Filed: Friday, 14th November 2008
By: Preview Percy
Greetings next to Portsmouth. The visitors were the main beneficiaries last season of the so called big four’s simultaneous self-destruction on the road to Wembley and arrive as FA Cup holders.
There were mixed feelings last May amongst Hammers. Whilst for some there may have been the usual tendency to root for the underdogs, for others this was tempered by a desire to see one of our own proud records maintained and Pompey’s victory maintained our place in the record books as the last team from outside the top flight to win the cup.
It’s been an interesting few weeks for the Fratton Park faithful. It seems that some bloke called Redknapp (Italian restaurant owner, son used to play for Liverpool) dumped them for Spurs. Still at least it wasn’t Southampton this time. Tony Adams has been given the job of replacing Redknapp and has brought in former Forest favourite Johnny Metgod, who Hammers may remember hitting a free-kick of such ferocity that Phil Parkes is forever grateful that he didn’t get his head in the way.
Results have been mixed this season. Portsmouth have looked unfortunate to lose to the likes of Man Utd and Liverpool then gone up to Man City and been slaughtered 6-0. Their last two matches saw them lose to a stoppage time winner at home to Wigan and win with a stoppage time winner up at Sunderland. Reports suggest that they played better in the defeat than they did in the victory – something that those who were present at the Boleyn last week can probably relate to.
Between the sticks will be David James, a keeper who will need no introduction to the home crowd. James has been restored to the England no.1 berth following disastrous experiments with the likes of Robinson and Carson. James is still prone to occasional brainstorms at both domestic and international level which, in a constantly changing world, is rather comforting. Fact: James is a successor in goal to none other than Sir Arthur Conan Doyle, he of Sherlock Holmes renown, who was the club’s very first ‘keeper.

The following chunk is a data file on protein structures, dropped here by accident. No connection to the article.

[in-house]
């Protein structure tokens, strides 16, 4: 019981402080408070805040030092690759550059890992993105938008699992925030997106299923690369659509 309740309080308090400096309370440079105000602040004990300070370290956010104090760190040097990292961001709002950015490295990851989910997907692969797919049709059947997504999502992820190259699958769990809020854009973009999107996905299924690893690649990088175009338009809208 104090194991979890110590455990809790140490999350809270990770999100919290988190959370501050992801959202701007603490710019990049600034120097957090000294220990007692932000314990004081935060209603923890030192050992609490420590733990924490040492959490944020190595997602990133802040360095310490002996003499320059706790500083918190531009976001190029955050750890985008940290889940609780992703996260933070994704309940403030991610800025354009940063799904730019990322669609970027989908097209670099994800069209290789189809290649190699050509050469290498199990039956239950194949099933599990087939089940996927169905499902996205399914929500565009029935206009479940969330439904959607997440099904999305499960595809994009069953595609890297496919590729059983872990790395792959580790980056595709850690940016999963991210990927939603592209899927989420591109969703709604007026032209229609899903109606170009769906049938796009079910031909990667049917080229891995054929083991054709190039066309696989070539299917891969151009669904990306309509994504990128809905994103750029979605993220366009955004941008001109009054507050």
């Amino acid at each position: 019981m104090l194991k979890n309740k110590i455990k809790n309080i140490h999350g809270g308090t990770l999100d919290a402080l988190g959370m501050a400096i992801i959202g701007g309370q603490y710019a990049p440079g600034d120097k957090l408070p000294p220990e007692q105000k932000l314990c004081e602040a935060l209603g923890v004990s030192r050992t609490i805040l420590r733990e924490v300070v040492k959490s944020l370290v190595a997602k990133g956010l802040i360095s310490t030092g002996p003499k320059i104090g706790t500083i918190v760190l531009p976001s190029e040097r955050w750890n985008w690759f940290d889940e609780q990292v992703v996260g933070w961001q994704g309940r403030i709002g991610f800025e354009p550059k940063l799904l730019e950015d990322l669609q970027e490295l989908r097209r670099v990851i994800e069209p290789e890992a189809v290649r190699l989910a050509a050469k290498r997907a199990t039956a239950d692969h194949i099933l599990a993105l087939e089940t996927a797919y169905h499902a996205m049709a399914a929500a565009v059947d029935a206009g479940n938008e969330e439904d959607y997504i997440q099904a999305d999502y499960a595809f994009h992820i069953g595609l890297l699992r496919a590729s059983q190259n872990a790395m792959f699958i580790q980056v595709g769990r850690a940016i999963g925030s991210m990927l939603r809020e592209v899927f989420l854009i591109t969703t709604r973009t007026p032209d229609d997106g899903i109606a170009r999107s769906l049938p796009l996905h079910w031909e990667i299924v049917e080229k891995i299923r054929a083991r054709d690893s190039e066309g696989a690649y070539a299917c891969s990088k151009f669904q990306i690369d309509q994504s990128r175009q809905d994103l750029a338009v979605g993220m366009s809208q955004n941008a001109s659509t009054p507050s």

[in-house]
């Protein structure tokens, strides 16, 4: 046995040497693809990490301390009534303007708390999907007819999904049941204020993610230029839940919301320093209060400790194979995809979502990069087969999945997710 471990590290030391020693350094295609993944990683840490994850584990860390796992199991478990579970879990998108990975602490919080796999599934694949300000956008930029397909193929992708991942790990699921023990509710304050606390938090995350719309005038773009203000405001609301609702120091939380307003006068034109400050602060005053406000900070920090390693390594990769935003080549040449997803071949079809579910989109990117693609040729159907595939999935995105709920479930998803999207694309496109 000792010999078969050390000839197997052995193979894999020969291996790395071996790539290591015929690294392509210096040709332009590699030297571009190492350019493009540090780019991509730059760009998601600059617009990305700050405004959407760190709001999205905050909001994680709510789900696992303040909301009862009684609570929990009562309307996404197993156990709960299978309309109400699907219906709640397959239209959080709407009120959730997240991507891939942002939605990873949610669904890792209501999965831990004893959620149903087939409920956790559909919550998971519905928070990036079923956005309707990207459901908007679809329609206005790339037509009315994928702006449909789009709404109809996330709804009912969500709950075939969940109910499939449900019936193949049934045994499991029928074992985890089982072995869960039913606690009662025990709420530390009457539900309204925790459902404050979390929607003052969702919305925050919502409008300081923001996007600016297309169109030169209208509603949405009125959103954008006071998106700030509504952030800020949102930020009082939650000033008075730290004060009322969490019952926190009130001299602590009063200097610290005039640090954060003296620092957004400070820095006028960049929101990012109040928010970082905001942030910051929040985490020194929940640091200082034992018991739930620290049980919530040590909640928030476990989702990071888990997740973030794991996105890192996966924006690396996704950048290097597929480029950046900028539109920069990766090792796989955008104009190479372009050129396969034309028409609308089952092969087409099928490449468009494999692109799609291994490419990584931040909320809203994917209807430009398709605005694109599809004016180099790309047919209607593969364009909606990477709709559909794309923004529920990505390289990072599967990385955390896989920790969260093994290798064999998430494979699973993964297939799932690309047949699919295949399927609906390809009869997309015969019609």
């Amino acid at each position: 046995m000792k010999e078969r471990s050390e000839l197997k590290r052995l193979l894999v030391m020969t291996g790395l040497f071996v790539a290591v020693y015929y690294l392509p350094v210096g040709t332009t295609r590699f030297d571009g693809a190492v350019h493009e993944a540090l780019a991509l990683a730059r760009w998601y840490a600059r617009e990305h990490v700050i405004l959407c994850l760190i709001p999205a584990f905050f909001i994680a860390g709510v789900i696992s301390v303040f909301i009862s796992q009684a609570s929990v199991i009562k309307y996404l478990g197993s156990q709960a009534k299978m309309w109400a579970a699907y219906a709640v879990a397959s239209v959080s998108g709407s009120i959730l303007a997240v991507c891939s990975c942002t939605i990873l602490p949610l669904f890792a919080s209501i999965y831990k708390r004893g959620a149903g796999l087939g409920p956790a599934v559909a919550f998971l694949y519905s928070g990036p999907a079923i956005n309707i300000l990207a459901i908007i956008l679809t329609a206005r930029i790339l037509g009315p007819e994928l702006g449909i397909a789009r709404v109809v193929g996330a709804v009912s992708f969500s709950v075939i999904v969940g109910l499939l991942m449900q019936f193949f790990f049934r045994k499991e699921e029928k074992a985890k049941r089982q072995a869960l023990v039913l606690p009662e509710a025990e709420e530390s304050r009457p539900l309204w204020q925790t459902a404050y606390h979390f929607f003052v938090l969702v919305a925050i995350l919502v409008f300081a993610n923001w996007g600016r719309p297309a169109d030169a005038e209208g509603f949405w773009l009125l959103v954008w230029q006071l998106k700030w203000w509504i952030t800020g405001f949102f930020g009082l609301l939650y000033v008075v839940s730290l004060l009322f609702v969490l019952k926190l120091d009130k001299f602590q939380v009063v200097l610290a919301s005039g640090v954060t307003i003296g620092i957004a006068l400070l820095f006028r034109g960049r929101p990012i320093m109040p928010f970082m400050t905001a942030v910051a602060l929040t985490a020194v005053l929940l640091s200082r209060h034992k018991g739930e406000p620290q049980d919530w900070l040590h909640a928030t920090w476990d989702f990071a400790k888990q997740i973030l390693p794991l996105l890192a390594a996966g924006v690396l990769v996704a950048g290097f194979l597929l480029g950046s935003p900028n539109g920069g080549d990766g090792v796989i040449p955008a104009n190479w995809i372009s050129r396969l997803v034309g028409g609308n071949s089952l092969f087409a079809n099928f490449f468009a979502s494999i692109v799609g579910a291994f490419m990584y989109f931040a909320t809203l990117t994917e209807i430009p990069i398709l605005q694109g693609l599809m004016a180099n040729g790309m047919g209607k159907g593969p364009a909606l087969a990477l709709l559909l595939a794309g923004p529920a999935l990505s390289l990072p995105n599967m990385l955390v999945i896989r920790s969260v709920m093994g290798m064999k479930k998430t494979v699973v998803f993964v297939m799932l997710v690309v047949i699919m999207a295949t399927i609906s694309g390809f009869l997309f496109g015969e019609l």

At right back is another ex-Hammer Glen Johnson. An impressive start to his career at the Boleyn came to a shuddering halt with his transfer to Chelsea, a deal that had the one redeeming feature of keeping us out of administration. Stories of attitude problems and bad behaviour - he got nabbed nicking a toilet seat from a branch of B&Q a while back – meant that his eventual departure from Stamford Bridge was looked upon as something of a career saving move.
The central defensive partnership consists of ex Newcastle and Man City stopper Sylvain Distin and Sol Campbell who, in a former life, may be remembered for legging it at half-time in a memorable match at Highbury having been given the runaround by Bobby Zamora of all people. Last week the left-back slot was occupied by former Spud Pamarot.
Last week’s midfield quartet was comprised of messrs Kranjcar, Davis, Belhadj and Diarra. Croatian Kranjcar is noted for his ability from dead-ball situations and has been known to push on in a more advanced role depending on circumstances and formation. French international Diarra takes up more of a defensive role having arrived from Chelsea via a five-month stay at Arsenal where he apparently became highly frustrated at the lack of first-team opportunity which he believed would hamper his chances of appearing in Euro 08.